I think it’s rare, if not impossible, to find someone who doesn’t like tagliatelle. And if it happens that I’ll find someone, somewhere, who dislikes them, be sure I would look at him suspiciously and skeptically. These strips of golden egg-dough, traditionally served with ragù can be easily defined as one of the landmarks of Italian food.
From North to South, every region in our country has its own version: Just think about the ‘fettuccine’ in Lazio or the ‘Tajarin’ of Piedmont. Their first and foremost land, though, remains Bologna and all its surrounding territory, for the reasons I’m about to tell you.
Easy to prepare and amazing to taste, as the major part of the dishes of our culinary tradition: tagliatelle might date back to the ancient Roman times, and maybe even earlier, back to the Etruscan or Greek times.
Poet Horace talked about ‘lagane’ with chickpeas already in 35 BC: they seemed to be a sort of wide stripes cut out from wheat dough, very similar to the current lasagna. This makes us think that even tagliatelle were quite widespread, declined in different shapes and recipes according to the different territory of the Empire.
Between the end of the 19th century and the beginning of the 20th century, it was Artusi to finally define the identity of tagliatelle. According to the food expert of Forlimpopoli, before then, the term used to define them was masculine, even though he talked about a churchman of Romagna, Tommaso Garzoni, who preferred to use the noun in its feminine version.
What leaves a bit perplexed, anyway, is that Artusi, even if he talks about the Bologna cuisine with respect and reverence, never mentions the famous tagliatelle Bolognese (‘low bills and long tagliatelle, say the people of Bologna’). He also talks about tagliatelle ‘in the Romagna style’, but nothing more: maybe, or probably, for an abusive parochialism towards his motherland.
In 1931, humorist Augusto Majani chimed in ‘about the tagliatelle affair’, trying to dignify the noble Bolognese origins of this famous egg pasta.
According to him, in 1487, Giovanni II of Bentivoglio, lord of Bologna, asked the court chef Mastro Zefirano to prepare a special recipe, on the occasion of the passage of Lucrezia Borgia, who was going to Ferrara for her wedding with Duke Alfonso d’Este.
To homage the beautiful golden hairs of the lady, he prepared a new type of pasta, cutting the traditional lasagna into long golden stripes, giving birth to the so-called tagliatelle.
It’s certain that the name ‘tagliatella’ comes from the verb ‘tagliare’, which in English is ‘to cut’. In order to stop all the strange lucubrations that were hovering around this type of pasta – including its many absurd variations such as the English ‘Spaghetti Bolognese’, the Bolognese representatives of the Italian Cuisine academy registered in 1972 the size of the real tagliatella at the Chamber of Commerce using a golden sample of tagliatella.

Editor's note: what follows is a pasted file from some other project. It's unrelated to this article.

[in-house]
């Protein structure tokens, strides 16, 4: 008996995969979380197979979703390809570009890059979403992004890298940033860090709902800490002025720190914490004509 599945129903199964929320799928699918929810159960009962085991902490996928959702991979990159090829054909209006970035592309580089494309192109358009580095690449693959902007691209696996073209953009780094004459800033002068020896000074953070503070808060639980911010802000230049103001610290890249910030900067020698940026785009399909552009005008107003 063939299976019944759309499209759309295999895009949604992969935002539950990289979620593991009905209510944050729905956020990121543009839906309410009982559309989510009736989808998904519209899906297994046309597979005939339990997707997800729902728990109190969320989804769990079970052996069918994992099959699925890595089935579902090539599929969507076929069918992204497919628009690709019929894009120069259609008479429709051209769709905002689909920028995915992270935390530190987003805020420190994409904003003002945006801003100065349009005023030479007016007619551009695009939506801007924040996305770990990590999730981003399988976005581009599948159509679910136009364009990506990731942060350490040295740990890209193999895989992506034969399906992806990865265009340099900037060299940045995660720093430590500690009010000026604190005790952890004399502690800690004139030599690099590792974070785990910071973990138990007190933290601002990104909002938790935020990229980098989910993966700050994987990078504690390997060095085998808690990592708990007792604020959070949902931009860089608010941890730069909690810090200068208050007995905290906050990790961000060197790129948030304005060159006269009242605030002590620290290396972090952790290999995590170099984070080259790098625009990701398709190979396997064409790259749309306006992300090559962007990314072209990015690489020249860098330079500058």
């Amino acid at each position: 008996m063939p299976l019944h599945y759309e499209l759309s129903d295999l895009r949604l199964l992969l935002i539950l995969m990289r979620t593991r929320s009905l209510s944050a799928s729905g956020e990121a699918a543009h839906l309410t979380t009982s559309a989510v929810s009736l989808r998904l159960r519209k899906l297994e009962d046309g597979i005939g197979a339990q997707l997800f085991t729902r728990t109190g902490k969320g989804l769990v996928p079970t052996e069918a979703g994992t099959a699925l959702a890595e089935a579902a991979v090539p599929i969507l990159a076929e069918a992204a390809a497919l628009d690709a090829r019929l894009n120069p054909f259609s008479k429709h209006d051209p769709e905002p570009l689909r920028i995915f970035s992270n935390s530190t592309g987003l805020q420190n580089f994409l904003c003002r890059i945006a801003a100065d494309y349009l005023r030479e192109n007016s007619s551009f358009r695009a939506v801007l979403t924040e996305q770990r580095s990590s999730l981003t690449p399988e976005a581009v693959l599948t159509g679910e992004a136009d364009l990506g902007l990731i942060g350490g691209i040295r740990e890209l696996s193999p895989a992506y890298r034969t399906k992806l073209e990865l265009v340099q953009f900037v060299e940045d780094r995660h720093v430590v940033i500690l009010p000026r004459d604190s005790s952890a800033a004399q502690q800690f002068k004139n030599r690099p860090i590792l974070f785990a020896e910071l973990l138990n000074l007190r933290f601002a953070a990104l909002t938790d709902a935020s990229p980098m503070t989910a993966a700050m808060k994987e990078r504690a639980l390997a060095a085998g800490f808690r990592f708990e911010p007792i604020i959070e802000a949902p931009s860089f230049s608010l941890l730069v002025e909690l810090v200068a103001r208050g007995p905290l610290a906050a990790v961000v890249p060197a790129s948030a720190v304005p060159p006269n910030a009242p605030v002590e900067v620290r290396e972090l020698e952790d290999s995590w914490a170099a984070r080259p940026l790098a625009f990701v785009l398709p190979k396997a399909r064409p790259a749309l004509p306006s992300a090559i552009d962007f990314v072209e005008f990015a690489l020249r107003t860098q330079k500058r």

From then on, no one could have made any mistake (www.apostolidellatagliatella.it): the perfect measure of tagliatelle would have been a 12,270th part of the Asinelli Tower, which means 7 mm when raw (and about 8 mm once cooked). The thickness is traditionally accepted between 6 and 8 tenths of a millimeter.
Ingredients (serve 4): 400 g 00 flour (and some more flour to dust the chopping board), 4 eggs (medium size), a pinch of salt
Preparation: On a wooden cutting board, shape the flour into a volcano with a large hole in the centre, then crack the eggs and pour them into the middle. Add a pinch of salt and then, using a fork, beat the eggs and mix the eggs in the flour a little at a time, until you obtain a homogeneous and consistent ball of dough.
Work the dough with your hands, adding from time to time if it feels too sticky until the mixture is smooth and elastic.
Cover the dough and refrigerate for about 30 minutes. Unwrap the dough on a clean chopping board and flatten it with a rolling pin. Rotate the dough clockwise in order to keep constantly the same width and paying attention that chopping board and rolling pin are always dusted with flour.
Once you’ve rolled out the dough into thin pasta sheets, make it rest for about 30 minutes. Roll it loosely over the rolling pin and then pull the rolling pin out. Then, with a sharp knife, cut the rolled pasta sheet into 7 mm large strips. Unravel very gently the strips and twirl into little nests. Finally, dust the nests with flour and place them on a tray to rest, ready to be put into boiling water and cooked.
Davide Marino was born archaeologist but ended up doing other things. Rational – but not methodic, slow – but passionate. A young enthusiast with grey hair
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